Going There: Why Investors Need to Get Their Hands Dirty in the Fight Against Climate Change

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Getting Our Hands Dirty

There is no silver-bullet solution to keep our planet from warming beyond an average surface temperature of 1.5°C above pre-industrial levels. Building out new green energy capacity is a necessary place to start. But an incredible amount of work still needs to be done to reduce emissions and close the gap to achieve global decarbonization goals—work that can only be accomplished by also actively engaging with the global economy’s highest-emitting sectors and partnering with them to decarbonize their businesses.

The opportunity is in “going where the emissions are”—the “where” being not only power generation, but also other hard-to-abate industries such as steel, cement, chemicals and transportation. Rather than avoiding or divesting from carbon-intensive businesses, this strategy seeks them out with the objective of transforming them into low-carbon operations. In the case of utilities, it means converting their thermal capacity into clean power generation. In hard-to-abate industries such as cement and steel, this strategy aims to reduce emissions by changing the manufacturing processes.

Going where the emissions are is not easy. But not “going there” has a higher cost. For every dollar of financing for fossil fuels, $4 needs to be invested in the transition by 2030 to meet publicly stated net zero goals. As of 2022, just 73 cents was invested in the transition for each dollar invested in fossil fuels.1  Without rapid action, carbon emissions from these industries are likely to increase by more than 30% by 2050 compared with 2010 levels2—and the chances of meeting global climate goals will decline substantially.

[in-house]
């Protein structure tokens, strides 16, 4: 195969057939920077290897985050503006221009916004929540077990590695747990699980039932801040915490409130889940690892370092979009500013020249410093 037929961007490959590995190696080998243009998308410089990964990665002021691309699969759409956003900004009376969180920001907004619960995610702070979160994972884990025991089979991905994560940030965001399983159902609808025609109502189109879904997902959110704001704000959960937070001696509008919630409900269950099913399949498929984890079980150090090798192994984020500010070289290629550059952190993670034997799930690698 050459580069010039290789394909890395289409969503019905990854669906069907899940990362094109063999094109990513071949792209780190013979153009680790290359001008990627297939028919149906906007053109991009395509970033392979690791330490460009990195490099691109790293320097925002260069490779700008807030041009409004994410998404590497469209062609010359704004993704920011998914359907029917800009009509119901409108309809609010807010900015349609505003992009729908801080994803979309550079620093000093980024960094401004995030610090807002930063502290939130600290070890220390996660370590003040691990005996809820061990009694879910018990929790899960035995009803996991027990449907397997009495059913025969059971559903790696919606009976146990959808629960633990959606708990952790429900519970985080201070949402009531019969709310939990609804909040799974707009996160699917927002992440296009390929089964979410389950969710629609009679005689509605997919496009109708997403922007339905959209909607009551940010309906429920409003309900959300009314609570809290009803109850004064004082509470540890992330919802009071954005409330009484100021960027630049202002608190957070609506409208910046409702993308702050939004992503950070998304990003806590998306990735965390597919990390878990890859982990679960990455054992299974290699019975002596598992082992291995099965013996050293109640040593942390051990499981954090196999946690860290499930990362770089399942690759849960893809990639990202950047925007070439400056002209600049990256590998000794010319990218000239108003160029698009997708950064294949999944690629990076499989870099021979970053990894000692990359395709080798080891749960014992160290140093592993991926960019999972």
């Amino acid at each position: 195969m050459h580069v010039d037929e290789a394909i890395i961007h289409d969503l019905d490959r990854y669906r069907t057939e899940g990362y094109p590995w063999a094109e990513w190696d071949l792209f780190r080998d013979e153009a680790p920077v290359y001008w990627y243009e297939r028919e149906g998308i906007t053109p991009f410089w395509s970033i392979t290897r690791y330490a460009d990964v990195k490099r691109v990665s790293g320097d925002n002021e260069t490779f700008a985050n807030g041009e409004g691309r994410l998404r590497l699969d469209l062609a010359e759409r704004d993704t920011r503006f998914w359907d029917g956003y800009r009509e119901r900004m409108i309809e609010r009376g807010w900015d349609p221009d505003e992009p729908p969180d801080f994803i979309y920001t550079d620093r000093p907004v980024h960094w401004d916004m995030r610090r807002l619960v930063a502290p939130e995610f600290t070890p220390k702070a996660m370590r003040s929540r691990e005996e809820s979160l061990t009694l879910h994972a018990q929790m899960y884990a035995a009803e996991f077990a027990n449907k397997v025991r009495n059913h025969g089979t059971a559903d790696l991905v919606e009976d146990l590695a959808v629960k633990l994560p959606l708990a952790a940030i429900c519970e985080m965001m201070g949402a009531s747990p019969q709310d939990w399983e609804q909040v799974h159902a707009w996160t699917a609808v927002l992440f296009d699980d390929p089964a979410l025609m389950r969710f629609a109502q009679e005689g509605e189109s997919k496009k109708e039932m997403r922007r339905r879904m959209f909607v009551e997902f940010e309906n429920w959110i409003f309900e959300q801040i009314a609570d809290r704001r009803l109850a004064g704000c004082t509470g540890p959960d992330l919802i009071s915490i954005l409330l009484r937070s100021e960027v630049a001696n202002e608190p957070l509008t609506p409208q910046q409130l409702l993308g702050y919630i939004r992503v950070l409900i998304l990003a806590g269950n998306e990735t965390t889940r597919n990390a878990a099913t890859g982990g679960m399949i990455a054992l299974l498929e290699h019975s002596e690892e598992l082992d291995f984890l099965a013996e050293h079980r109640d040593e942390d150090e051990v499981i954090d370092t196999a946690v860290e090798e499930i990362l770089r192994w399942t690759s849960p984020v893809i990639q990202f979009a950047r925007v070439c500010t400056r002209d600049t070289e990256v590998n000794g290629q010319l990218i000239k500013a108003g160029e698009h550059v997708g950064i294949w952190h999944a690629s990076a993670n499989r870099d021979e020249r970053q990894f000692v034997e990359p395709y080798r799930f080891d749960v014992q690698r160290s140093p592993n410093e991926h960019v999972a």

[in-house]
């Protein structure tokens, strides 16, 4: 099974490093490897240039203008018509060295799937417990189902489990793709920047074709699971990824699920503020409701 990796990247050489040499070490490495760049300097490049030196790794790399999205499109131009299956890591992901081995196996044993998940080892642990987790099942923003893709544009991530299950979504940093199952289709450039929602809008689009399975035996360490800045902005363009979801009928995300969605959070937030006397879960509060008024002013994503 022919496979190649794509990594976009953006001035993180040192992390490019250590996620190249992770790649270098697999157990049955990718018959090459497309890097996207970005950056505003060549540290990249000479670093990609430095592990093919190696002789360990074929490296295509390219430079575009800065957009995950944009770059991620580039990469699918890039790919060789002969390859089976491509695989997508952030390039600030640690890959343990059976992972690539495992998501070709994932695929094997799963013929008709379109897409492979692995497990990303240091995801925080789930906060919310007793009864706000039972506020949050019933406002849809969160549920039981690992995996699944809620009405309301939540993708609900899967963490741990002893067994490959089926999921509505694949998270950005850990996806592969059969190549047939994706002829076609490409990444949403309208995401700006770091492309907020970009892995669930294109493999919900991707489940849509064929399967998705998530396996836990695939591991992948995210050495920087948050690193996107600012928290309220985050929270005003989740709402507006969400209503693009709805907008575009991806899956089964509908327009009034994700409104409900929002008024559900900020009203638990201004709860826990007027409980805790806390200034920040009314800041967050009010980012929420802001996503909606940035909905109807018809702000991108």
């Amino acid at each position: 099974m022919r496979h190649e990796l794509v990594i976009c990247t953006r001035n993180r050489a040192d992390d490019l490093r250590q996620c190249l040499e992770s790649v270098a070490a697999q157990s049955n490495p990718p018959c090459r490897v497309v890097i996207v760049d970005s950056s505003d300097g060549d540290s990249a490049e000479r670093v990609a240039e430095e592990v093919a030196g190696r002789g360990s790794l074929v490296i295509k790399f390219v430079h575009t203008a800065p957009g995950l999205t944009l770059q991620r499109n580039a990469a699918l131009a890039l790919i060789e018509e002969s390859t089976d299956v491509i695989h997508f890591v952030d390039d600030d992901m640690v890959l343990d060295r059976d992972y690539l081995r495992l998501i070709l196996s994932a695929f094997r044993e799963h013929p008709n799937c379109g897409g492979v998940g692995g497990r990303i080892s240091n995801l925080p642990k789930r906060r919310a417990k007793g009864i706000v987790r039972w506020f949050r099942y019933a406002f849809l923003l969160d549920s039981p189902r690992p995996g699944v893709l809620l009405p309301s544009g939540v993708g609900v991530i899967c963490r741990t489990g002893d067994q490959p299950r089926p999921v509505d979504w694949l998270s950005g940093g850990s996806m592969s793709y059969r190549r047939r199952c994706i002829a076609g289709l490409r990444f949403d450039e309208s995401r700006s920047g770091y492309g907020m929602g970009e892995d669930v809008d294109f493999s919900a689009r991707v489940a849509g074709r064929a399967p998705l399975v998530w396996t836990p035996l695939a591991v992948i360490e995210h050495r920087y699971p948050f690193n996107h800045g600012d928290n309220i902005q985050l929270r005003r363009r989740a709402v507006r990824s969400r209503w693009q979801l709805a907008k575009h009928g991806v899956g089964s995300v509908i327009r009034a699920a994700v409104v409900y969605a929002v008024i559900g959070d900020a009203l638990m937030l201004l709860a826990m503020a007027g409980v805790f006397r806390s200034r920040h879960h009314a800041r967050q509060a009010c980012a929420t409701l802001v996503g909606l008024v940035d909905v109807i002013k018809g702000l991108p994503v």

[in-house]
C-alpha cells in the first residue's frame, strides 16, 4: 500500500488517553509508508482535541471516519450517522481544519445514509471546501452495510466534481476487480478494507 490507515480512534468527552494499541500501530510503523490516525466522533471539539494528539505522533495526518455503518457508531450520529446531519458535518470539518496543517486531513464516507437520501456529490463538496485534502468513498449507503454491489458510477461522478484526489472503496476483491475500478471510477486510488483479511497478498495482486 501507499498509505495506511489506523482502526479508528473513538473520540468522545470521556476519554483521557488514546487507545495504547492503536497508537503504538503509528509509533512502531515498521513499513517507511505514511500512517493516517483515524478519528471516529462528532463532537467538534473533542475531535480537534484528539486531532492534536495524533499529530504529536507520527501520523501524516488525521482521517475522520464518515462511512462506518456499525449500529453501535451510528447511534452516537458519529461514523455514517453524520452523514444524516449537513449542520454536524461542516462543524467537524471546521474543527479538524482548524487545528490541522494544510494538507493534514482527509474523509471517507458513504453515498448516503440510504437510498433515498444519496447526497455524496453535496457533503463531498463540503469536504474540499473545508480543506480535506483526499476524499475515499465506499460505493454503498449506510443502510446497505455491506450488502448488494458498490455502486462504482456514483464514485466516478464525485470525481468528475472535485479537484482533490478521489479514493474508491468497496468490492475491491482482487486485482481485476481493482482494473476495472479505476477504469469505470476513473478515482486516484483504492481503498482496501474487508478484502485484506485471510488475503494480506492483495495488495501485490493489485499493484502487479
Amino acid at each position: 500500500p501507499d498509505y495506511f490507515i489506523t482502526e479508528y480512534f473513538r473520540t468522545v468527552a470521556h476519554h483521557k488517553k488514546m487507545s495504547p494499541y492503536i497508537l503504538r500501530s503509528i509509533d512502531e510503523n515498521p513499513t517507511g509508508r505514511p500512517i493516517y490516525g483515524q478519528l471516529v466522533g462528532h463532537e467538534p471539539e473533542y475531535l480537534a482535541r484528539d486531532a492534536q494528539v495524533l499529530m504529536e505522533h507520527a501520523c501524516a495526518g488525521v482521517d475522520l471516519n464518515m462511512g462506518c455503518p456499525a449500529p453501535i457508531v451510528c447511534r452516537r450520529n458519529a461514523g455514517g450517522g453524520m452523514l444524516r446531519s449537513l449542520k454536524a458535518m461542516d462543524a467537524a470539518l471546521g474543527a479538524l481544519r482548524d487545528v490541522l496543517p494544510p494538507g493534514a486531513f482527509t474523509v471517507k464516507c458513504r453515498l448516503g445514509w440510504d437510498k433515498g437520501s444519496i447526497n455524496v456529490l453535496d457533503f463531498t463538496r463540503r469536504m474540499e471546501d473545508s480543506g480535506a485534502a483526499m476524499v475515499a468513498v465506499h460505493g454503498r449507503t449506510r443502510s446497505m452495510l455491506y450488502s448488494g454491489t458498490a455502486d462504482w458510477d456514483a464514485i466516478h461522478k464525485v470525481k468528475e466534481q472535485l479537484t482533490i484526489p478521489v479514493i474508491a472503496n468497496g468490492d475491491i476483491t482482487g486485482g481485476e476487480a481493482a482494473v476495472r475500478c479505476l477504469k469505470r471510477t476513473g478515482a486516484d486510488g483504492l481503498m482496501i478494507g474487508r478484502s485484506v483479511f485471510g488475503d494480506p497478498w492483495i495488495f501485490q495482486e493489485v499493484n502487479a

At the same time, investors who are unwilling to take on initial carbon emissions can risk missing out on a transformational opportunity from both an economic and an environmental standpoint. Going where the emissions are enables investors to target a wider spectrum of transition opportunities, finding more situations to invest for more. It also allows investors to tie their decarbonization objectives to appropriate risk-adjusted economic returns that will make a meaningful contribution to our collective climate goals. 

The Big Picture

Putting the global economy on a path to net zero by mid-century will require an average annual investment of US$7 trillion per year for the next 25-plus years. That’s roughly equivalent to 8% of current annual global GDP and more than triple the amount invested in 2021.3 

Given the scale of investment required, investors have started with areas where the technology is proven, where the financial incentives are most aligned, and where they can get full and immediate credit for their investment—in other words, the energy sector (see Figure 1). It’s where cost-effective, low-carbon alternatives like solar and wind are readily available. Thanks to technological advances and the economies of scale driven by the rapid buildout of renewable supply chains, renewables have become the cheapest form of bulk electricity production in almost every major market around the world.4

Figure 1: Net-Zero Efforts, By Definition, Have the Power Sector as a Major Focus

Share of Global Greenhouse Gas Emissions

Net-Zero from both ends
Source: Climate Watch, World Resources Institute. As of 2019.